NASA finds post-tropical storm Beta's clouds blanketing the Southeastern US   
NASA's Terra satellite obtained visible imagery of Post-Tropical Cyclone Beta as it continued moving slowly through the Tennessee Valley. Clouds associated with the low-pressure area looked like a large white blanket draped across much of the southeastern U.S. (2020-09-25)

Post-Tropical Storm Teddy in NASA Newfoundland nighttime view
NASA-NOAA's Suomi NPP satellite provided an infrared image of Post-tropical cyclone Teddy over the province of Newfoundland, Canada in the early morning hours of Sept. 24, 2020. (2020-09-24)

These birds communicate by fluttering their feathers -- and they have different accents
Fork-tailed Flycatchers, scientists just discovered, communicate with the sounds made when they flutter their feathers. And by analyzing recordings of the birds in flight, the researchers found that subspecies with different migration patterns have different ''dialects'' to their feather sounds, possibly helping contribute to them splitting into separate species. (2020-09-22)

NASA finds Tropical Storm Dolphin going swimmingly
NASA's Terra satellite obtained visible imagery of recently formed Tropical Depression 14W as it strengthened into a tropical storm. Terra satellite imagery showed the storm was organizing. (2020-09-21)

NASA-NOAA satellite catches nighttime view of major hurricane Teddy
An early morning infrared image of Hurricane Teddy taken from NASA-NOAA's Suomi NPP satellite shows the proximity of the strengthening hurricane to the Lesser Antilles island chain and Puerto Rico. Teddy is a major hurricane on the Saffir-Simpson Hurricane Wind Scale. (2020-09-17)

NASA sees Tropical Depression Rene dissipating
NASA's Aqua satellite captured a visible image of Tropical Depression Rene as it was dissipating in the central North Atlantic Ocean. (2020-09-15)

NASA finds Tropical Storm Rene less affected by wind shear
NASA's Terra satellite obtained visible imagery of Tropical Storm Rene is it continued moving north though the central North Atlantic Ocean. Rene appeared more organized on satellite imagery as wind shear eased. (2020-09-10)

SwRI-led study indicates sand-sized meteoroids are peppering asteroid Bennu
A new study published this month in JGR Planets posits that the major particle ejections off the near-Earth asteroid Bennu may be the consequence of impacts by small, sand-sized particles called meteoroids onto its surface as the object nears the Sun. The study's primary author is Southwest Research Institute scientist Dr. William Bottke, who used data from NASA's OSIRIS-REx mission. (2020-09-09)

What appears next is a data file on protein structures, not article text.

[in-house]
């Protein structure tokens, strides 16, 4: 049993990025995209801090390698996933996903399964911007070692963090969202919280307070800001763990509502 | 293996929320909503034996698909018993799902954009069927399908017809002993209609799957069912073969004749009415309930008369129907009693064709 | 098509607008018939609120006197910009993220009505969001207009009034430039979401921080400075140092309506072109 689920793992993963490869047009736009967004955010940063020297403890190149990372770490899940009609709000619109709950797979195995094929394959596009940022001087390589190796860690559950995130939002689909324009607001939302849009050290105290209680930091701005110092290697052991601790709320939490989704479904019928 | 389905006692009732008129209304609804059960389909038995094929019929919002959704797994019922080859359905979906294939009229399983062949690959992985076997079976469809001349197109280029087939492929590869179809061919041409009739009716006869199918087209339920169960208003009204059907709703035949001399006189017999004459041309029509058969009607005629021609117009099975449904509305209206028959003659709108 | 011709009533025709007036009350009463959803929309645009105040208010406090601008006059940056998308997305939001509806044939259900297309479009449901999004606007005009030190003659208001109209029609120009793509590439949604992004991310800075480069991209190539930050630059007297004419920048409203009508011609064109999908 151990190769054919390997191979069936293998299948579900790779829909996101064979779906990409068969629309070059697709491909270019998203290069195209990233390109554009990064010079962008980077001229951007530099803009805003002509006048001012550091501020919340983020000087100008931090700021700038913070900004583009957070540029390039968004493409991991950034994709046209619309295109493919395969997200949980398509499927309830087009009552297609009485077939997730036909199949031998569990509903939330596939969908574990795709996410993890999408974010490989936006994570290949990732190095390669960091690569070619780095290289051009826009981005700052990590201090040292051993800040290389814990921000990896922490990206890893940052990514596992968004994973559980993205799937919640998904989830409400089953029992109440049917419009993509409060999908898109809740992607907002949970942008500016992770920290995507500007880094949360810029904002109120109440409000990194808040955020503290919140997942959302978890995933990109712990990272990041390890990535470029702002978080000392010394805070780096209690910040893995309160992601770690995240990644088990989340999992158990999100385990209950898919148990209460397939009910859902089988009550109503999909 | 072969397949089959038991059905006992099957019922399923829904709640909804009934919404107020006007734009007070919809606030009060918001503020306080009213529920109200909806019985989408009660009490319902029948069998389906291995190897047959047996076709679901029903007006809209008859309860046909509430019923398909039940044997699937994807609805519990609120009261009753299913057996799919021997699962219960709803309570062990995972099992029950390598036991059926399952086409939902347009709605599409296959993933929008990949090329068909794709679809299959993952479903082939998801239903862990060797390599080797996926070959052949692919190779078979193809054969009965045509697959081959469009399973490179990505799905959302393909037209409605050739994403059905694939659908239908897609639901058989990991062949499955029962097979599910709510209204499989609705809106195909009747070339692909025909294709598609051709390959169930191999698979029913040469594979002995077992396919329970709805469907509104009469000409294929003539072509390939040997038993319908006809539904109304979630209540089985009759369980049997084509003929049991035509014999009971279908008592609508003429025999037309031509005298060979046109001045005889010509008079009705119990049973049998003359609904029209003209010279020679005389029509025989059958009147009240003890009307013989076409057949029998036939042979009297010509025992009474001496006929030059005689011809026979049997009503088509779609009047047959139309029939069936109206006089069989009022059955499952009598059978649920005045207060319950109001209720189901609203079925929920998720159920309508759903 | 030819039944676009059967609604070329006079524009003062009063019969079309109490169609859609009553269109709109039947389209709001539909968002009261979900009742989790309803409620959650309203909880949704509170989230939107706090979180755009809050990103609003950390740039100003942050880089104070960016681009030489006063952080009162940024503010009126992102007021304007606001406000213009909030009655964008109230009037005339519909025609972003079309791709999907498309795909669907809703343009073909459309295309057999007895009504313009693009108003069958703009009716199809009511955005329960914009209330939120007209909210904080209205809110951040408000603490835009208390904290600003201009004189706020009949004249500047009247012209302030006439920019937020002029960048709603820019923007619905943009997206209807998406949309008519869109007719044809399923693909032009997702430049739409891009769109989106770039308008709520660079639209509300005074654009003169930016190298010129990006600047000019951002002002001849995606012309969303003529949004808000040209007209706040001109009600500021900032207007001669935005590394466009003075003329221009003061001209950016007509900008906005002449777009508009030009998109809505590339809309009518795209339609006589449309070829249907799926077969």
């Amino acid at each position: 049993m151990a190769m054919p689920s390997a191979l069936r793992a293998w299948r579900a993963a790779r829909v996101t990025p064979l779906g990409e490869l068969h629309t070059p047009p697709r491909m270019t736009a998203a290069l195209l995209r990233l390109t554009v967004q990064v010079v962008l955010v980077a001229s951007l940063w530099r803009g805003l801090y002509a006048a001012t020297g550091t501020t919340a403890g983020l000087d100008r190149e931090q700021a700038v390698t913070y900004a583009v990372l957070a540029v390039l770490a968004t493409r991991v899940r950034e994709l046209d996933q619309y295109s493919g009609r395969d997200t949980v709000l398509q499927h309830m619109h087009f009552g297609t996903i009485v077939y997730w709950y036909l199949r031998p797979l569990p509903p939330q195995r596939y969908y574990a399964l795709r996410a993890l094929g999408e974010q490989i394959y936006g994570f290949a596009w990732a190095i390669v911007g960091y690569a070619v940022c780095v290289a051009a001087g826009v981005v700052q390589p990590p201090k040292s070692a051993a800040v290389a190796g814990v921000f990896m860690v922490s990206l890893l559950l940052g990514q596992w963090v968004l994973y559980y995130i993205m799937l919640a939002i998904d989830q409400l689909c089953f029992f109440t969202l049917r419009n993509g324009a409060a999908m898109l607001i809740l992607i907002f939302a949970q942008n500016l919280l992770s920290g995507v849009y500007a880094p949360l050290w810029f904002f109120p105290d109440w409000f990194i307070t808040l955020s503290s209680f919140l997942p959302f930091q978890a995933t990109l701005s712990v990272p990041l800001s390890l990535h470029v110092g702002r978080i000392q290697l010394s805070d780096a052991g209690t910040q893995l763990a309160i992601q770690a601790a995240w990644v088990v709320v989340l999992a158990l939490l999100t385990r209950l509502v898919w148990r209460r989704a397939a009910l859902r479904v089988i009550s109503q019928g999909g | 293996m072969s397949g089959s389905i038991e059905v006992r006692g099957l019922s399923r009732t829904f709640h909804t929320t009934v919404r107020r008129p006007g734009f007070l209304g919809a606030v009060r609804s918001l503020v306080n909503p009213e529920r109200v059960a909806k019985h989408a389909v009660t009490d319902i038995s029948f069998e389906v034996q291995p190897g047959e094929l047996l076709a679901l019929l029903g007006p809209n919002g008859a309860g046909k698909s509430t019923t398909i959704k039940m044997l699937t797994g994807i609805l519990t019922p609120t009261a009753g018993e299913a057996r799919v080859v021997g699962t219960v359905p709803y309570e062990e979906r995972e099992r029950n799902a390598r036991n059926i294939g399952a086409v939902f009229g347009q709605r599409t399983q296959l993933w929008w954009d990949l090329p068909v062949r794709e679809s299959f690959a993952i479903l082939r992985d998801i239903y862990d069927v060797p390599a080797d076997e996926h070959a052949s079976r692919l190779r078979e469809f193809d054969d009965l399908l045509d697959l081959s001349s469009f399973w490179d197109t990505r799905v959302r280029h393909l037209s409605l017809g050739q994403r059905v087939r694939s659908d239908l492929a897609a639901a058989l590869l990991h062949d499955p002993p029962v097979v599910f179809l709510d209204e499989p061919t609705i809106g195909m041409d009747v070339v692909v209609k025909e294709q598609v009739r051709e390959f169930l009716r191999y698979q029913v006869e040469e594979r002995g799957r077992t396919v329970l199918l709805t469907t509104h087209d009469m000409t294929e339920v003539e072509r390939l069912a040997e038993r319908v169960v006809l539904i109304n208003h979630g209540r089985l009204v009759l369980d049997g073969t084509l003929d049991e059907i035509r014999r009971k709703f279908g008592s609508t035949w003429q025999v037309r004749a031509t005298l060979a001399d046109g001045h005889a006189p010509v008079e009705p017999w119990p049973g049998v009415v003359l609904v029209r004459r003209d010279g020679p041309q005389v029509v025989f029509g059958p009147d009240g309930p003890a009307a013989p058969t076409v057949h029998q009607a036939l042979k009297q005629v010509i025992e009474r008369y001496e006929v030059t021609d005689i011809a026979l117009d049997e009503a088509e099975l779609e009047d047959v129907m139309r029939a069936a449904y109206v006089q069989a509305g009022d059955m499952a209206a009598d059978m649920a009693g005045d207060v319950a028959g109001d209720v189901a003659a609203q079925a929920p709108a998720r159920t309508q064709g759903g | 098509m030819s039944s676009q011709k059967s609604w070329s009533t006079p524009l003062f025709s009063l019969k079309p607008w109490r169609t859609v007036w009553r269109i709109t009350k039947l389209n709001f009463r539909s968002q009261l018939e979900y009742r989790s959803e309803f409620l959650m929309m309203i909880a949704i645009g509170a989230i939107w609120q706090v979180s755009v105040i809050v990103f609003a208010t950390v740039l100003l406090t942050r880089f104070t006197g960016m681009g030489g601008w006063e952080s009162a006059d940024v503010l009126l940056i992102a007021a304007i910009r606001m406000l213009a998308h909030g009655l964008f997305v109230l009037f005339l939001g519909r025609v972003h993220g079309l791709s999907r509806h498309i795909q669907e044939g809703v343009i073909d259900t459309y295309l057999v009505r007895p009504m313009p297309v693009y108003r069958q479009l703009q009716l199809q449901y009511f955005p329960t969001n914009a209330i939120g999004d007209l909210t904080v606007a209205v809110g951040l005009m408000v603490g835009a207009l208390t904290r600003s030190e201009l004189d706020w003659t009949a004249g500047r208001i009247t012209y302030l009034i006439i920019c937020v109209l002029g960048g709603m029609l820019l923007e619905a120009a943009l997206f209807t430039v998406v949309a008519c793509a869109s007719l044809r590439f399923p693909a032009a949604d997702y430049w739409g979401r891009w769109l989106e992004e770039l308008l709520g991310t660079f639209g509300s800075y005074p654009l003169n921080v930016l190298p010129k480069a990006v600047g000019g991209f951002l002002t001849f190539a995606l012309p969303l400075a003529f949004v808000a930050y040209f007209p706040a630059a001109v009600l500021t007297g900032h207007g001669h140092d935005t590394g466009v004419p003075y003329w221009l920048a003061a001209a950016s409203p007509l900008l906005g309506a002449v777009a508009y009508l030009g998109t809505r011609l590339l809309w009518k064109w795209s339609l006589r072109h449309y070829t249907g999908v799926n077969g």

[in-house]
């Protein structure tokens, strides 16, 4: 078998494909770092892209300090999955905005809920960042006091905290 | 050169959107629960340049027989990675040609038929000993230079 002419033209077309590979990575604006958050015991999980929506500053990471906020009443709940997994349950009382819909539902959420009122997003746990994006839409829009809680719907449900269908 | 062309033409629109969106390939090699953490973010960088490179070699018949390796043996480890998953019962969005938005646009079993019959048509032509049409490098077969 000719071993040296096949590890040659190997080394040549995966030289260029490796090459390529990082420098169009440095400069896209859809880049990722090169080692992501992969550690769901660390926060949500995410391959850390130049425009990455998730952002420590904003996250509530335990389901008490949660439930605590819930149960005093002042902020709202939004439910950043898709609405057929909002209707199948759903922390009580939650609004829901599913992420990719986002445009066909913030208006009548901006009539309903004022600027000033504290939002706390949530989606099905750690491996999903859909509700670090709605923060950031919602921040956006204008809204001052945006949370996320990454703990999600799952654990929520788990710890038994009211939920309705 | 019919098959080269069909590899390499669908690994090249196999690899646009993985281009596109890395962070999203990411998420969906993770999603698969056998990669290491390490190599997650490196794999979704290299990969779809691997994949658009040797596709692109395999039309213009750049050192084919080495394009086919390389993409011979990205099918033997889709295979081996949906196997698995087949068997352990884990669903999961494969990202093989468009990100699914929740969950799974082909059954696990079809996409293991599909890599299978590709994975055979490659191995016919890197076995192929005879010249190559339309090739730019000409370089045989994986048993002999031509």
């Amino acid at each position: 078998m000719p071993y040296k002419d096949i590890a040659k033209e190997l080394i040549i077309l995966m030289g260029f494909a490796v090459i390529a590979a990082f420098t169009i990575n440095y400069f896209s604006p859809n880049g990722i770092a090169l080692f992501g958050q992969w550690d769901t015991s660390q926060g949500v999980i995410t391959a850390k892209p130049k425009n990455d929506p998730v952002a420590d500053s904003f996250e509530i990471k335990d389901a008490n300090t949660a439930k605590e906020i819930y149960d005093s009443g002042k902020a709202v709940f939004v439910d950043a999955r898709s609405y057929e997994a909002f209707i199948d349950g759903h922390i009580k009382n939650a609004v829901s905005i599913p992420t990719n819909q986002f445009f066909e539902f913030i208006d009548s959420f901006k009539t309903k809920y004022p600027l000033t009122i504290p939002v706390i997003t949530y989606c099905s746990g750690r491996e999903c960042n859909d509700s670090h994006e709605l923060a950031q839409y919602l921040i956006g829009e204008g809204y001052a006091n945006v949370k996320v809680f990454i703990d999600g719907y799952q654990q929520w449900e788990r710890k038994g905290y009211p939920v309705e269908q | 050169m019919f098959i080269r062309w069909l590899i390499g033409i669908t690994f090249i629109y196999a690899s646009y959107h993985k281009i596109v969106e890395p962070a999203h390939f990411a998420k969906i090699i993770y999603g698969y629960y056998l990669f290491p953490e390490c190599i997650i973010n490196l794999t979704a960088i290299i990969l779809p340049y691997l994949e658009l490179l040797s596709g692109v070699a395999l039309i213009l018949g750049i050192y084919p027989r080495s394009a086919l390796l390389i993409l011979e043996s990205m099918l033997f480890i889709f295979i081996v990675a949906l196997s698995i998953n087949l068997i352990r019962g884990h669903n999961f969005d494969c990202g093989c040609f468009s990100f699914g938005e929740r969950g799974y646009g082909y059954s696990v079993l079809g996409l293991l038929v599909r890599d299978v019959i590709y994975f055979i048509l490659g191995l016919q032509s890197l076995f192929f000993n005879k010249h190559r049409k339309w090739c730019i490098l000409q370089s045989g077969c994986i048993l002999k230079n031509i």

NASA eyes typhoon Haishen's 10 mile-wide eye   
NASA's Terra satellite's visible image of Typhoon Haishen revealed a small ''pinhole'' eye surrounded by several hundred miles of thunderstorms spiraling around it as it continued moving north though the Northwestern Pacific Ocean. (2020-09-03)

Drones can be a source of disturbance to wintering waterbird flocks
Newly published research, carried out by the British Trust for Ornithology (BTO) in Scotland, shows that wintering waterbirds, such as ducks, geese, swans and wading birds can easily be scared into flight by drones. (2020-09-01)

Eye of a fly: Researchers reveal secrets of fly vision for rapid flight control
By examining how fruit flies use eye movements to enhance flight control with a staggeringly fast reaction speed -- about 30 times faster than the blink of an eye -- Penn State researchers have detailed a framework to mimic this ability in robotics. (2020-09-01)

Landmark HKU-led volume on past progress and new frontiers in the study of early birds and their close relatives
A wealth of spectacular fossils has demonstrated that birds are theropod dinosaurs, with Pennaraptora being the most relevant subgroup to transition from non-avian dinosaurs to birds. Here we announce the publication of a landmark journal volume on pennaraptoran theropods edited by HKU Research Assistant Professor Dr. Michael Pittman and Prof. Xing Xu of the Institute of Vertebrate Paleontology and Paleoanthropology and the Chinese Academy of Sciences Center for Excellence in Life and Paleoenvironment. (2020-08-24)

Migration and dispersal of butterflies have contrasting effect on flight morphology
Migration and dispersal are vastly different activities with very different benefits and risks. NCBS Grad student Vaishali Bhaumik and her advisor Dr Krushnamegh Kunte decided to investigate the effects of such activities on the morphology (form and structure) and reproduction of butterflies. (2020-08-19)